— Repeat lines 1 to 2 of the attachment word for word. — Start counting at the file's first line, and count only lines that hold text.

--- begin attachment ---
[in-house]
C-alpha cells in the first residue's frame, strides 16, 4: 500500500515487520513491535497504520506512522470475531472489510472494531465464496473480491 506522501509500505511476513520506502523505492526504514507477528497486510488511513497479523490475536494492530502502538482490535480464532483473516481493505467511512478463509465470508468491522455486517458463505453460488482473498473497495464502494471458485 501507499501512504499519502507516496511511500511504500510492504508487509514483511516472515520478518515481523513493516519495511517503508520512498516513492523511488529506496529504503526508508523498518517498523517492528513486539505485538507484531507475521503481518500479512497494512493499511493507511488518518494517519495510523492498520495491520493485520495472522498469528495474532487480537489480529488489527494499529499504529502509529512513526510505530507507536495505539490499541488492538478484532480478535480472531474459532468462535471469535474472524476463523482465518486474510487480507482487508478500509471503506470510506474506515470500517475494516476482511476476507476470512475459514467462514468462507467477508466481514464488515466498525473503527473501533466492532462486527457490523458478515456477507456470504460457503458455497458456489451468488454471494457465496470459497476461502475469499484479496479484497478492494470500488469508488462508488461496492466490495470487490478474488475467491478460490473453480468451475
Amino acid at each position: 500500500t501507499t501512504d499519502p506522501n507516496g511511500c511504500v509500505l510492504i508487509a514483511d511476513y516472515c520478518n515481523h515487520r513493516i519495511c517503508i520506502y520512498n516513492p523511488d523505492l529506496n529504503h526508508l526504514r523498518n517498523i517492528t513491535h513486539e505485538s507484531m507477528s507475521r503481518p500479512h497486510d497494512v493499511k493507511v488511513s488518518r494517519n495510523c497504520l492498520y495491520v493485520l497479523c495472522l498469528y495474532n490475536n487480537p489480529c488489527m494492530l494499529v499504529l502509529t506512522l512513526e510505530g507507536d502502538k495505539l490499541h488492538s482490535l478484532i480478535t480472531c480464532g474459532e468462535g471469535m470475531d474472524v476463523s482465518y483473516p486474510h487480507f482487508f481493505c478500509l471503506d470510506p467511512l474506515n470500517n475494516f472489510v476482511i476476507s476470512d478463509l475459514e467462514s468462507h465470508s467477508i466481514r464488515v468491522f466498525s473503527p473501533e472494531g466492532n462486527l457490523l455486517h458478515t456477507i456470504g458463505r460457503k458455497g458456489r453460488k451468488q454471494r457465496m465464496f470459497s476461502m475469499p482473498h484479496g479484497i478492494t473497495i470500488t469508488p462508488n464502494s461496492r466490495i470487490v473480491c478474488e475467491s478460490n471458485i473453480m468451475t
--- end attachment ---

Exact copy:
[in-house]
C-alpha cells in the first residue's frame, strides 16, 4: 500500500515487520513491535497504520506512522470475531472489510472494531465464496473480491 506522501509500505511476513520506502523505492526504514507477528497486510488511513497479523490475536494492530502502538482490535480464532483473516481493505467511512478463509465470508468491522455486517458463505453460488482473498473497495464502494471458485 501507499501512504499519502507516496511511500511504500510492504508487509514483511516472515520478518515481523513493516519495511517503508520512498516513492523511488529506496529504503526508508523498518517498523517492528513486539505485538507484531507475521503481518500479512497494512493499511493507511488518518494517519495510523492498520495491520493485520495472522498469528495474532487480537489480529488489527494499529499504529502509529512513526510505530507507536495505539490499541488492538478484532480478535480472531474459532468462535471469535474472524476463523482465518486474510487480507482487508478500509471503506470510506474506515470500517475494516476482511476476507476470512475459514467462514468462507467477508466481514464488515466498525473503527473501533466492532462486527457490523458478515456477507456470504460457503458455497458456489451468488454471494457465496470459497476461502475469499484479496479484497478492494470500488469508488462508488461496492466490495470487490478474488475467491478460490473453480468451475